It may take hours or even days for her to come to him but she will with time and patience she will.

 

Perhaps try some Bach's rescue remedy in her drinking water until a vet can help you with anxiety medication. I always use Bach's flowers for emotional problems, with people, animals (and even on my plants) being a certified therapist.

 

The bach's flowers for panic and the feeling of being absolutely, completely und utterly on somebody's mercy is 'Rock Rose which is one of the 5 ingredience of Rescue.

Edited by smurfette

Sorry for butchering the english language. I try to keep the mistakes to a minimum.

 

Nadine with Andy (Riot Officer), Paddy (Zippy Mullane), Saoirse (Lizzie Be Nice) and bridge angel Colin (Dessies Hero).

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Unless you're madly in love with this dog, I personally feel a TOTALLY fresh start would benefit her.

 

Doesn't sound like a good fit at all.

 

And honestly, whoever sent you home with a greyhound and a regular old collar should not be allowed to be around greyhounds. Although reading any basic book on greyhounds in advance would have taught you never to use a regular collar on a greyhound.

 

I'm really sorry for all of you that this happened, but sometimes it's best to just start over--for her, and for you.

 

I readily admit this could be completely wrong--but I'm guessing you'll never really trust her, that her fear of men is actually a fairly big problem since you have a man in your house (see, I don't, so it wouldn't bother me, and in fact my male dog is afraid of men, and children. I don't have either, so I don't care!).

 

I'd also suggest that allowing her to use your house as a toilet is a horrible mixed message. And it sounds like your leaving her alone in a room for sleep? What a lonely, unhappy girl she sounds. Not your fault, but I don't hear a lot to grab onto as positives.

 

Please prove me totally wrong and go on to have a wonderful happy relationship with her--but remember, not every dog is right for every situation. New hound owners should really go through an established group who will match up the right dog with the right family. I would never put a spook with firsttime hound owners.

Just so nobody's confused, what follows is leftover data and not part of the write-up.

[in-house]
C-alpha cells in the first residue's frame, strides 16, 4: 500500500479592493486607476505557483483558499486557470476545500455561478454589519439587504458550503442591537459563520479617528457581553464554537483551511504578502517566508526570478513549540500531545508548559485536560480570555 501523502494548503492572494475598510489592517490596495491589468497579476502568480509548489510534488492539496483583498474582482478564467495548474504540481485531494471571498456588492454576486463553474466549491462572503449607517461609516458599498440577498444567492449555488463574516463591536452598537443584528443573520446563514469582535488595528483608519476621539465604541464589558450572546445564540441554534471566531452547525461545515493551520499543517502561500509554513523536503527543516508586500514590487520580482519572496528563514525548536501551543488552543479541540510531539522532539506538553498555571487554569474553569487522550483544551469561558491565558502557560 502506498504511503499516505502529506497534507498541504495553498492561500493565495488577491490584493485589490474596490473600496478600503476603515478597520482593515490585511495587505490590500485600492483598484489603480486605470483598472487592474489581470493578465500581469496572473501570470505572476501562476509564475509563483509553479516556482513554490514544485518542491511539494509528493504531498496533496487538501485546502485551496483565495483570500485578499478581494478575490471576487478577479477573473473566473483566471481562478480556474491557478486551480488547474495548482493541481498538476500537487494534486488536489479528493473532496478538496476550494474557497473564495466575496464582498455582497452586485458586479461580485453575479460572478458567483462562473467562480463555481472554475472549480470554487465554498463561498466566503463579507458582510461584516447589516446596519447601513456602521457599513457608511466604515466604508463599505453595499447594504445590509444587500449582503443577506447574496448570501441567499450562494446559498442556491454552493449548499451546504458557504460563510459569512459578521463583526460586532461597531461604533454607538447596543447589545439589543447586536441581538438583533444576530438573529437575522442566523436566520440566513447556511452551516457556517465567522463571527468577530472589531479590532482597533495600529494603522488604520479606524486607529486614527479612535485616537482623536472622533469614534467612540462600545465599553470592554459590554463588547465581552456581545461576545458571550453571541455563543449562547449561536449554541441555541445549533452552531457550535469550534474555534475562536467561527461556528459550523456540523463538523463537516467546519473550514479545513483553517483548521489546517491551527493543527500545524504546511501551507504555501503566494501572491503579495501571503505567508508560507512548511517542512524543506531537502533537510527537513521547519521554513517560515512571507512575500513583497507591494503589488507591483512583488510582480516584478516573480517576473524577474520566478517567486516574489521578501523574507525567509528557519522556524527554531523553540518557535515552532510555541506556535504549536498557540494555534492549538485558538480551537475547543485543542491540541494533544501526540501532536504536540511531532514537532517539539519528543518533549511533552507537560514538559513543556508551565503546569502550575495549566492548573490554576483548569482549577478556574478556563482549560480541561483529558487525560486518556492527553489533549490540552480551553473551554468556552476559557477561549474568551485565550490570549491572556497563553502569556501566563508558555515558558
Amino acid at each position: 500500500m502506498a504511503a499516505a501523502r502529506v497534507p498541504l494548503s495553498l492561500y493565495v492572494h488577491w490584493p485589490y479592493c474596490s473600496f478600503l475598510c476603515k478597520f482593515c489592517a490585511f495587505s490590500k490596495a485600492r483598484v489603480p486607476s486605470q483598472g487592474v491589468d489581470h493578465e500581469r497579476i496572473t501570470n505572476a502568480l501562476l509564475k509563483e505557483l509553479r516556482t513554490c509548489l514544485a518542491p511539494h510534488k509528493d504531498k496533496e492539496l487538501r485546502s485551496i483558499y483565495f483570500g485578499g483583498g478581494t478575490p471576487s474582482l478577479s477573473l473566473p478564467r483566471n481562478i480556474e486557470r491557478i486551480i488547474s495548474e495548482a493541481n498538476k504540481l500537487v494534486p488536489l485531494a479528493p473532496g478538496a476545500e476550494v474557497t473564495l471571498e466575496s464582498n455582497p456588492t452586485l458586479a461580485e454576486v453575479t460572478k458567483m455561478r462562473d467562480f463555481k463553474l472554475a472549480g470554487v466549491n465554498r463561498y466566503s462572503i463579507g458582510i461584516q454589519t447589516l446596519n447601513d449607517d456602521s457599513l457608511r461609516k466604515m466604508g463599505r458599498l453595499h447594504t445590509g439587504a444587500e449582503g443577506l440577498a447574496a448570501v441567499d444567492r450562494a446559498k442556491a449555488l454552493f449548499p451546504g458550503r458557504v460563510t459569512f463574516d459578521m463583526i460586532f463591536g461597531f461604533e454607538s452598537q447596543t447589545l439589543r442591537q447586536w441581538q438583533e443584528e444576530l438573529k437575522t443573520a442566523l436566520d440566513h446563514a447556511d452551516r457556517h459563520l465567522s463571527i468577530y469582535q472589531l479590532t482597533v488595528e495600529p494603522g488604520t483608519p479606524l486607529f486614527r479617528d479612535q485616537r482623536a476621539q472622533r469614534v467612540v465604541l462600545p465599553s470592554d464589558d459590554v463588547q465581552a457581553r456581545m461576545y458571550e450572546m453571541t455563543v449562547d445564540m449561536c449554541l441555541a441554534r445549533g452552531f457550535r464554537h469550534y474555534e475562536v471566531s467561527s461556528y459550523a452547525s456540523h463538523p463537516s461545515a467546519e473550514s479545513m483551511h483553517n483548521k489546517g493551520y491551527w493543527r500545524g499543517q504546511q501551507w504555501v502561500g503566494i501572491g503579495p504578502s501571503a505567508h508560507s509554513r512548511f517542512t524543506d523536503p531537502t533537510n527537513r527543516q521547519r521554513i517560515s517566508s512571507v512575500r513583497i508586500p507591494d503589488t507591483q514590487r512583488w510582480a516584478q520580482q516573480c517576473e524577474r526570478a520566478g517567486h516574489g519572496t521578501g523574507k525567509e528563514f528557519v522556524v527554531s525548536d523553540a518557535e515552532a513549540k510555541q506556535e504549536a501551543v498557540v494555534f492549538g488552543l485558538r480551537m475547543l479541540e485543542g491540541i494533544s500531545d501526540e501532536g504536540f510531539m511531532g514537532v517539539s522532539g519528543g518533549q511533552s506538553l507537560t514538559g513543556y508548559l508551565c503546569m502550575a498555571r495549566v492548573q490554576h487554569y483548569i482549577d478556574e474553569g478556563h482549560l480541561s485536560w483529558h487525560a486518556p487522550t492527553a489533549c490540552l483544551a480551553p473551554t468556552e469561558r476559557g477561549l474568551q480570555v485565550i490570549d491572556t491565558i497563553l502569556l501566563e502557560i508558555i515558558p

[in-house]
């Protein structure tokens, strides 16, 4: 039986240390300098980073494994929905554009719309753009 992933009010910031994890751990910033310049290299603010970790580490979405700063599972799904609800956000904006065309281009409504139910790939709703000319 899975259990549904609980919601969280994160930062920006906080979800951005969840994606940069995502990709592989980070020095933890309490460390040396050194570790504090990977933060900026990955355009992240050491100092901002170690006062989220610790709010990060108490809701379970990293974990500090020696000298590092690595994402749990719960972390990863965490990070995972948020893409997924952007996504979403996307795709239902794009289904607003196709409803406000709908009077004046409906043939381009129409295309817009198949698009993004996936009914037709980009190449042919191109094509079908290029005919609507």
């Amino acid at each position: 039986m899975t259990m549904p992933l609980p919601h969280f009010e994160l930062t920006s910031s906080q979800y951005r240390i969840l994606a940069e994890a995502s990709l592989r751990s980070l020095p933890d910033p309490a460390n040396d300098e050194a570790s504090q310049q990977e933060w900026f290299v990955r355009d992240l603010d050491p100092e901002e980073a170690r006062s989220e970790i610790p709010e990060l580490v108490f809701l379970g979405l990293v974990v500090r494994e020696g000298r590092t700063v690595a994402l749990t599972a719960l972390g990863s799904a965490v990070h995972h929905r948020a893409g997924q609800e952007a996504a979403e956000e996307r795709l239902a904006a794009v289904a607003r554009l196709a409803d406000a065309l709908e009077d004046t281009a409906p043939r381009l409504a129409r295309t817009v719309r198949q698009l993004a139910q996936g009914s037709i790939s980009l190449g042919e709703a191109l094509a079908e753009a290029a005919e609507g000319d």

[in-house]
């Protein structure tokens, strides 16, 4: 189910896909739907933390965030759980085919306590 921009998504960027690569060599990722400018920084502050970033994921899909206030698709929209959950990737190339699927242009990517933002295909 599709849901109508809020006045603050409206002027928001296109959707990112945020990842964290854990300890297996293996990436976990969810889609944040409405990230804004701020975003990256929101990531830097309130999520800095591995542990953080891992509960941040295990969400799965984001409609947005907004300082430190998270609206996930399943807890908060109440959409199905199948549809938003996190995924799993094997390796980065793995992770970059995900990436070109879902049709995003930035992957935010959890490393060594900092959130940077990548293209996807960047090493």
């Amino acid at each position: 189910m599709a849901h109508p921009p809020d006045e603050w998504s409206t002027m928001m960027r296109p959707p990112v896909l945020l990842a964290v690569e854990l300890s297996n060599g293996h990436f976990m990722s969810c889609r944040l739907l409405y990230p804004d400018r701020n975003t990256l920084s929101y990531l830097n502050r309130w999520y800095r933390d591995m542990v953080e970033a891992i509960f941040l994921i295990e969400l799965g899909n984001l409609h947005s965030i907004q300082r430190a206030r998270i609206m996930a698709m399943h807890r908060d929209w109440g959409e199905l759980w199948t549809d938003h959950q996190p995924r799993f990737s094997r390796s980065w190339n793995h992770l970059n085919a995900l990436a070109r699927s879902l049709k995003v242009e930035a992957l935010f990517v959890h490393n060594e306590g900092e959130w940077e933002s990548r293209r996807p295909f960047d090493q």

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Susan,  Hamish,  Mister Bigglesworth and Nikita Stanislav. Missing Ming, George, and Buck

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The fearfuldogs website is an excellent resource, as is the book "The Cautious Canine" by Patricia McConnell. I urge you to look into both. You can also search the forum here for "spook," and "anxiety" for some further reading material and hints.

 

There's a difference, IMO, between a true spook and an anxious dog. A true spook is physically unable to calm themselves once they reach their saturation point. Their systems are constantly flooded with stress hormones and they are in a constant state of fight-or-flight. Usually their response is to run away. There may be a genetic component as breeders often see whole litters of extremely anxious pups, or it may be something specific to a particular dog. This is a physical issue rather than a behavioral problem and it usually benefits from medical intervention in the form of anti anxiety medication. I also found that using methods like many parents/carers of autistic children works as well. These dogs need a strict daily schedule, no surprises, nothing unfamiliar. They need calm every day.

 

An anxious dog will usually get better with time, and not worse, as long as they aren't flooded with new things too fast. They will benefit from behavioral modification exercises and de-conditioning. Their issues are mostly behavioral, and much more easily "fixable" by an owner. Sometimes anti anxiety medication is useful for a short while to help their brains understand their new training, but time and patience are needed as well.

 

 

Our spook was much like yours. She got away from her foster home and ran around for over a week before allowing herself to be caught again. She spent months in her "safe place," only coming downstairs to eat or go outside to potty. Months. We had to have her on leash all the time, even in our securely fenced yarded because a) she could and probably would have jumped the 6 foot fence given the right motivation, and B) she wouldn't come in the house on her own, and because of a) she couldn't just be left out there until she decided to come in. So we leash walked her for 7 years. We tried four or five different anti anxiety medications before finding the one that worked for her. After that, she got a bit better.